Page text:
Amethyst | First State Auctions

Amethyst

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Name Origin: From Ancient Greek and linked to the god of intoxication, Dionysus, and his unrequited pursuit of the maiden Amethystos – translating as ‘not intoxicated!
Colour: Violet
Family: Quartz
Hardness: 7 out of 10 on the Mohs Scale
Found in: All over the world, including Brazil, South Korea, Austria, Russia, Zambia
Birth stone: February
Anniversary: 6th

SECTS AND VIOLETS       

In the times of Ancient Greece, it was not uncommon to find wine goblets fashioned from amethyst. This was due to a belief that the stone could prevent drunkenness in all those who came into contact. (Sadly, not true.) Throughout history, whether it was the Egyptians, Aztecs or Anglo-Saxons, the gem has featured for its beauty as well as its many perceived healing benefits.

Amethyst itself is a naturally occurring purplish quartz – today found in abundance in southern Brazil. The natural volcanic geology of this region also creates large ‘geodes’ of the stone – including the “amethyst grotto”. Its natural colour is seductive yet ironically amethyst is said to protect its wearer from such seduction! (For this reason, it has been a favourite of religious sects.)

Once on par with emerald, ruby, diamond and sapphire for its rarity, amethyst is today less valuable. Yet while crystal quartz is quite common, amethyst remained a scientific mystery for centuries. Its crystal structure and source of its colour was long thought to be due to manganese, but more recently identified with iron.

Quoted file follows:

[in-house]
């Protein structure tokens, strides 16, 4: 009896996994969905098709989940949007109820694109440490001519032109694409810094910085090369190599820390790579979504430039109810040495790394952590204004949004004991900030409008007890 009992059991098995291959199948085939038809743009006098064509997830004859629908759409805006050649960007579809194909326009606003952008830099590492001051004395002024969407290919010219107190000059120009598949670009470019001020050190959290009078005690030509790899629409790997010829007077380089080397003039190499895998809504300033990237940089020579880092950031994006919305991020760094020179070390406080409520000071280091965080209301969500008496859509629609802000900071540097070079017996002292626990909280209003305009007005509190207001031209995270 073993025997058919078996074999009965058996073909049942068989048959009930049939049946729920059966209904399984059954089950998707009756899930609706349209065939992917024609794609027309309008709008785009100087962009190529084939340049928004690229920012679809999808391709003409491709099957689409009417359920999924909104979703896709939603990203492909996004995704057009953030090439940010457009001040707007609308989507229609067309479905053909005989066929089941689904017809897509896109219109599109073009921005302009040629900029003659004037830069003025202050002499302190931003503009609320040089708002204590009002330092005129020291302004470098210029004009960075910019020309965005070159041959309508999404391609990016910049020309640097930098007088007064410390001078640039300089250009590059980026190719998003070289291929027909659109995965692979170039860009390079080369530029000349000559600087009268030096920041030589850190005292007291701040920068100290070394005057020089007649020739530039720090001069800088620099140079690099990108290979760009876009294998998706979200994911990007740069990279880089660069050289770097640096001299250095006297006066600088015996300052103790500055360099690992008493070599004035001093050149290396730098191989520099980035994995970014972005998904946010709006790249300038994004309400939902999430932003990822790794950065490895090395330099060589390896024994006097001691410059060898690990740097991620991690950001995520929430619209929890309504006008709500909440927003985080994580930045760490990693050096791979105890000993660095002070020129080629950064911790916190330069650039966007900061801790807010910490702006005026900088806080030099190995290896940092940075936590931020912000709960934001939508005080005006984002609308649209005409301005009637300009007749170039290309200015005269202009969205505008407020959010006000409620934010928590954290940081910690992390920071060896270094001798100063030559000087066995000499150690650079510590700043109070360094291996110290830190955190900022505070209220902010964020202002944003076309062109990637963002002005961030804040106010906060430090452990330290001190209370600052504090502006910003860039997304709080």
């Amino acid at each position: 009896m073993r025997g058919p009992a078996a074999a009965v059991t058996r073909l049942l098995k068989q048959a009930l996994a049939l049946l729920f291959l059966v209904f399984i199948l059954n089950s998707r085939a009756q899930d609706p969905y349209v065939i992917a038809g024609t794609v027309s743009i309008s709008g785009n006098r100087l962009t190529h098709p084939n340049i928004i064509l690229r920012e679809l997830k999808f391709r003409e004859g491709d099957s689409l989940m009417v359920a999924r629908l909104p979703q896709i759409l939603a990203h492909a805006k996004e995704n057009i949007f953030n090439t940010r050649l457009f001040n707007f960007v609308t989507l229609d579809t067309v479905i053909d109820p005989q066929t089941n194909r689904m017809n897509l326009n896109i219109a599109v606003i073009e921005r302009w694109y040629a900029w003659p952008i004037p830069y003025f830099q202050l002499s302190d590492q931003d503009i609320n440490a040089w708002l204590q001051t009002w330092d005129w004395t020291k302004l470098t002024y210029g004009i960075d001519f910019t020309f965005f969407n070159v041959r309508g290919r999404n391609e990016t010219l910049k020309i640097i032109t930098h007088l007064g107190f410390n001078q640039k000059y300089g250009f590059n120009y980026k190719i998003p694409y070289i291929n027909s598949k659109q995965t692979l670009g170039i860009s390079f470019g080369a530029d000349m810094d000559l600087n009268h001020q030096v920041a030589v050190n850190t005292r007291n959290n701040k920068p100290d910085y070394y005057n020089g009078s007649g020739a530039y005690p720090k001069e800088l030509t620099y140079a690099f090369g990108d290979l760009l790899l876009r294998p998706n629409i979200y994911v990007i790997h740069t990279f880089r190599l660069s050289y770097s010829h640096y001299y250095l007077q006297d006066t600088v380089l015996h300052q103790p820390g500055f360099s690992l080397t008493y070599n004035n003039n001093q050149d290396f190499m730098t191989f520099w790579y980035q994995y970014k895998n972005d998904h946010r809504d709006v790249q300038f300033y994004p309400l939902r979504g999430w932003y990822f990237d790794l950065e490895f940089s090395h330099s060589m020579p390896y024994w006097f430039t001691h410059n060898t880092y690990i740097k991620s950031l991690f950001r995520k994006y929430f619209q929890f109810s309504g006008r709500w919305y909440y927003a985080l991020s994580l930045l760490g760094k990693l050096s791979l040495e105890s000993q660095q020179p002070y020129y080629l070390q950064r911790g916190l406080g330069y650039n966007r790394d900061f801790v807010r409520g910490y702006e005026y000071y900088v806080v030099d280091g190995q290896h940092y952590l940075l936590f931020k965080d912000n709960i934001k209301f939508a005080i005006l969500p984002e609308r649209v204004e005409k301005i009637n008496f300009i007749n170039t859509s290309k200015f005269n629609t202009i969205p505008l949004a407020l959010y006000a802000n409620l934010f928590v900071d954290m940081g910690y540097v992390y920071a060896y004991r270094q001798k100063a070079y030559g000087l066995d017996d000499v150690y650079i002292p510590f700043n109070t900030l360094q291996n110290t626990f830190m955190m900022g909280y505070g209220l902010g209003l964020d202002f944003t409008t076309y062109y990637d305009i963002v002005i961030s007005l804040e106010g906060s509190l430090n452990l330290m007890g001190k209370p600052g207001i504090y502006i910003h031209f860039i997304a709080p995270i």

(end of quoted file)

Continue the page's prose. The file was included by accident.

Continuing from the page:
YOUR AMETHYST

Amethyst will change colour when heated, even paling to near colourless in daylight. For this reason, it is crucial not to expose your jewellery to sunlight, artificial UV light (e.g. solariums) or black light. As a result of its sun-shy tendencies and quartz structure, imitation and synthetic amethyst is common.

Cleaning should be simply warm soapy water and a gentle cloth. Contact your jeweller with any concerns.

 

NOTABLE AMETHYSTS

The amethyst bracelet of Queen Charlotte of England, was immensely famous and valuable in the early 18th century. However on the discovery of vast deposits in Brazil (some singularly up to 8 tonnes), amethyst’s value has diminished.